Avant de

PaulC1Kwiziq community member

Avant de

I see in the lesson example you say avant que je n aille chez Paula. Would it be better to say avant d aller chez Paula 
Asked 1 year ago
ChrisC1 Kwiziq Q&A super contributor
Both are possible. Using "avant de" it isn't clear what the subject is, while "avant que" does mention the subject and is more explicit. 
ChrisC1 Kwiziq Q&A super contributor
But, of course, with "avant de" the subject would be me tioned in the main clause. 
JamesonC1Kwiziq Q&A regular contributor

Hi Chris (and Paul). Again apology being late to this discussion.

Paul asked if avant de could be used instead of avant que in the example "Before I go to Paula's, I have to get some flowers.".

It does not seem that avant de can be used here and retain the same meaning of the sentence. 

It seems that  'avant que ...ne'  expresses an action that is predicated on something else having to happen...which is why it needs the subjunctive. Even in the  less convincing examples (this sentence and the homework sentence).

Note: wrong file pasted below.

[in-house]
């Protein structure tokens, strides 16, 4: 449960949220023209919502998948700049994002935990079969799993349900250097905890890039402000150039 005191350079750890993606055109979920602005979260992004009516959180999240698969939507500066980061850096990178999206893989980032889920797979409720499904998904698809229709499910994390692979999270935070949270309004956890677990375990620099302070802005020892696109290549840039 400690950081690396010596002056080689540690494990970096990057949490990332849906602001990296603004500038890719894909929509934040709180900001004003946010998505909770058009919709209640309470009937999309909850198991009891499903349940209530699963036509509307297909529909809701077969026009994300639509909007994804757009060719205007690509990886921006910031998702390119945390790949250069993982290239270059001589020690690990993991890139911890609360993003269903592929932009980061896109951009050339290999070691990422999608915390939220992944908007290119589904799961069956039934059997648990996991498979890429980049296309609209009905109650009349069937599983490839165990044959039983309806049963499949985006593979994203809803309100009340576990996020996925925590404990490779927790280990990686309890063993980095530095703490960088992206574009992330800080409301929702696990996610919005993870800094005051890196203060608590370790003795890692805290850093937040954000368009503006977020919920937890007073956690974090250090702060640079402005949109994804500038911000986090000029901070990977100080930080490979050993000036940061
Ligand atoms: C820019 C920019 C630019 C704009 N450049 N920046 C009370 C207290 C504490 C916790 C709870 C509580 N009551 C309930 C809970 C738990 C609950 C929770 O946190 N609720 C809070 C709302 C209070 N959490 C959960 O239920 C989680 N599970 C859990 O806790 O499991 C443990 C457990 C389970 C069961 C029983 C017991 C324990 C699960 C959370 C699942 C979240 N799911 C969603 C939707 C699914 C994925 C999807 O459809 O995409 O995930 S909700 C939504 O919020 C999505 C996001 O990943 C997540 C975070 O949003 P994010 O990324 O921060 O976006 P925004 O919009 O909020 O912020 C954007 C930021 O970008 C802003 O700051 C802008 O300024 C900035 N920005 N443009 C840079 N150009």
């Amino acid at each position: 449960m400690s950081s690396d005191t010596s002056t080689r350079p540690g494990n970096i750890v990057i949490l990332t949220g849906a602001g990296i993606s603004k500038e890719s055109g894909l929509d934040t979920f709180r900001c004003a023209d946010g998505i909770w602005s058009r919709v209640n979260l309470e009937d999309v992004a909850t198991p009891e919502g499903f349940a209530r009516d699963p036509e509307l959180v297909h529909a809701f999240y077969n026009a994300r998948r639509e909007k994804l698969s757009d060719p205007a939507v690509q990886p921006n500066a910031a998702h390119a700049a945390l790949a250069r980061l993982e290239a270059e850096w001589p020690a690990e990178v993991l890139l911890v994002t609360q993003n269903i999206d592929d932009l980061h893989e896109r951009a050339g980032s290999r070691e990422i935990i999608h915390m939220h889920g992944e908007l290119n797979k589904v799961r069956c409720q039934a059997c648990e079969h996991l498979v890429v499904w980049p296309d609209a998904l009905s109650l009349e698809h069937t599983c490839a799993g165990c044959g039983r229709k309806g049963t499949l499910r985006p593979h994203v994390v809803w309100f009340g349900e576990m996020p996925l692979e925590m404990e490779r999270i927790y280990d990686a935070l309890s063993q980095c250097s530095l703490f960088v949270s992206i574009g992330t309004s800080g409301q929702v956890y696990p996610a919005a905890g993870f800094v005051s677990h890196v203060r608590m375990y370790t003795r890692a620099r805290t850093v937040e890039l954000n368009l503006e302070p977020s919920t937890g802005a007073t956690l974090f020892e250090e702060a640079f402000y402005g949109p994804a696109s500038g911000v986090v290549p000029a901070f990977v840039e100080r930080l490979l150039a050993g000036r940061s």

Avant de says 'before doing this I did that" both actions already happened or "before doing this I will do that" simply stating chronological order of two actions to be done. Key is there is no uncertainty so the indicative mood stands.

Inserting avant de only implies I have to buy flowers/then go to Paula..but avant que means 'if i am going to go to Paula I have to get her flowers).

Am I wrong?

Avant de

I see in the lesson example you say avant que je n aille chez Paula. Would it be better to say avant d aller chez Paula 

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